Belfry has appeared on national television on “The Morning Blend”, a news/talk show on MSNBC, and is a frequent guest on WOR Radio’s The Joey Reynolds Show, whose theme song, penned by Belfry, is played for an audience of 5 million listeners, nightly.
Belfry is the recipient of the Back Stage Bistro Award for Outstanding Vocalist. IMPERFECT RHYMES and “So What”, a cut off the album, were 2nd and 3rd place finalists for the Just Plain Folks Independent Music Awards, in a field of 10,000 submissions. He has also received the MAC Award for outstanding Pop/R&B Vocalist and several Critics Choice Vocalist Awards.
In 2012 Belfry released a new CD entitled “One Lucky Day” with The David Budway Trio and became the newest member of the 1960’s singing group The Duprees.
Peitor Angell has been writing, arranging and producing music for records, film and television for over twenty years. Born in Iowa, he began his formal training on piano at age six. At age nine he moved with his family to Italy where he continued his studies with Arturo Rubenstein protégé Josephine Brandt in Florence.
Angell has the unique ability to embrace multiple genres and styles with a knowing affection, freshness and attention to detail rarely seen. Primarily self-trained in both classical and contemporary music, he considers himself fundamentally a conceptualist. Angell explains, “I love the adventure of searching for and discovering an intriguing combination of elements for whatever I am working on. I enjoy creating music that is delightfully unexpected.”
Nowhere is this more evident than in his two unique Summer 2010 releases for alter-ego Monte Carlo & His Orchestra, the first of which features an original soundtrack composed for a 1960’s motion picture which has never been made, KISS YESTERDAY GOODBYE. Even though the movie does not exist, Angell assures his listeners, “The film’s beautiful story inspired me to compose a score which ensures that everyone will be able to see the movie in their imagination as they listen to the music.” The second CD continues his work in the 60’s Pacific Coast Jazz genre fused with a European flavor. THE INTERNATIONAL SET features Kristi Rose on vocals in French, Italian, German and English.
For film, Angell scored Columbia/Tri Stars’ THE VELOCITY OF GARY (starring Salma Hayek, Ethan Hawke & Vincent D’Onofrio), Sony Picture Classic’s FACADE (starring Eric Roberts) and Fox/Searchlight’s MAN OF THE YEAR. His songs are featured in numerous films including, the United Artists Release, IT’S MY PARTY (starring Eric Roberts and Gregory Harrison) and Fox/Searchlight’s THE CLEARING (starring Robert Redford and Helen Mirren).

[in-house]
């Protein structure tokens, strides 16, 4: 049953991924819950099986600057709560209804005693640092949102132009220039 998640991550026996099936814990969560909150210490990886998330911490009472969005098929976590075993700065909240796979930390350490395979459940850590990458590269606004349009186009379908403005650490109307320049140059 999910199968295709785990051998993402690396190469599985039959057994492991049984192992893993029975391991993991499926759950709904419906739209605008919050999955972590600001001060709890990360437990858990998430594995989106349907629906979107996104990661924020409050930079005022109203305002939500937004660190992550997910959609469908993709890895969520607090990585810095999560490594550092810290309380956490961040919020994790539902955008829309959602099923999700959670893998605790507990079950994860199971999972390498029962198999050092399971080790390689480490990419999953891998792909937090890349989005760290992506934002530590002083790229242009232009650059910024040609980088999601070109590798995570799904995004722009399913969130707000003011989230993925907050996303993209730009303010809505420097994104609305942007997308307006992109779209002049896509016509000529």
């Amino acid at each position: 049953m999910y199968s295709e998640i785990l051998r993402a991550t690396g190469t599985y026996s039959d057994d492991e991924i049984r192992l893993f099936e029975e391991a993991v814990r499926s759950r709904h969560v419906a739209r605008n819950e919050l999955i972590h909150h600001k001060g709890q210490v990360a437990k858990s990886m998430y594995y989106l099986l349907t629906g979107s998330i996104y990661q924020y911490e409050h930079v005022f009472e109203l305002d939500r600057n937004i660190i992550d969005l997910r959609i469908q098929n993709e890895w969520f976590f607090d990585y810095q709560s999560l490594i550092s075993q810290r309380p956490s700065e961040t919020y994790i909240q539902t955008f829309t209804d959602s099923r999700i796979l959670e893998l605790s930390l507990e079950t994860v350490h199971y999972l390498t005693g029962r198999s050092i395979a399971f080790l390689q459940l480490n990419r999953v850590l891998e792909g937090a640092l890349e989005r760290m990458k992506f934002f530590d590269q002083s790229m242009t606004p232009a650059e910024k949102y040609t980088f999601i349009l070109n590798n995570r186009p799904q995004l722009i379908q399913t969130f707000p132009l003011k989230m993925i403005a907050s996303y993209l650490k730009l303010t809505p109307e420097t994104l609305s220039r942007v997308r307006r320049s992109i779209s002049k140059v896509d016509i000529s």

For television, he has written for many shows including ENTERTAINMENT TONIGHT, AMERICAN MOVIE CLASSICS, MISS TEEN U.S.A., MISS U.S.A. as well as MISS UNIVERSE, ORDINARY EXTRAORDINARY, INTIMATE PORTRAITS, The Sci-Fi Channel, Montel Williams, and The History Channel just to name a few.
For live performance, he wrote the theme and finale music for the Olympic Ice Skaters at Madison Square Garden, “Angels On Ice”, directed jazz standards for Pat Hodges at the Beverly Hills Four Seasons, and programmed drum & bass tracks for “The Main Event” in TIMELESS, Barbra Streisand’s Millineum New Years’ Eve concert in Las Vegas.
Peitor Angell began working in New York City in the 1980’s, writing, arranging and/or producing for recording artists including THE IDOLLS, SHANGHIA EXPRESS and NOCERA whose “Let’s Go!” went to #7 on the Billboard Dance Chart.
In 2000, he started indie label Frixion Records in Los Angeles. In addition to Frixion artists Pat Hodges and The Sweet Inspirations who appear in THIS TIME, Angell has recently written, produced and/or remixed for artists including Thelma Houston (the Shoutfactory release A WOMAN’S TOUCH), Charo’s latest Top 20 Billboard Hit, “Espana Cani”, MCA’s, Chante Moore, and Res. As seen in THIS TIME, the songs he’s written and produced for Pat Hodges include“You Make Me Feel Good” (Top 20 Billboard Club Chart for 6 weeks), “Love Revolution” (#9 on the Billboard Club Chart) and “Saving My Love” (2 weeks at #3 on the Billboard Club Chart). He also produced IN THE RIGHT PLACE, the entirely new CD for label mate The Sweet Inspirations, with its lead-off Top 20 Billboard Hit single, “Celebration”.
Cissy Houston started singing at the age of five with the family gospel group, the Drinkard Singers, in Newark, New Jersey. She is mother to the late singer and actress Whitney Houston, aunt of Dionne and Dee Dee Warwick and a cousin of Leontyne Price. After years of singing gospel, she crossed over into the pop world by forming the group The Sweet Inspirations with Estelle Brown, Sylvia Shemwell and Myrna Smith. In 1969, when the Sweet Inspirations were asked to backup Elvis Presley on tour, Houston left the group to perform on her own and to concentrate on raising her family.
In 1969, Houston signed a recording contract with Commonwealth United Records and recorded her solo debut Presenting Cissy Houston which was released in 1970. After her contract was sold to Janus Records, Houston recorded several more singles in the early 1970’s and another album, which included the original recording of Jim Weatherly's "Midnight Train to Georgia," later a number one hit for Gladys Knight & The Pips.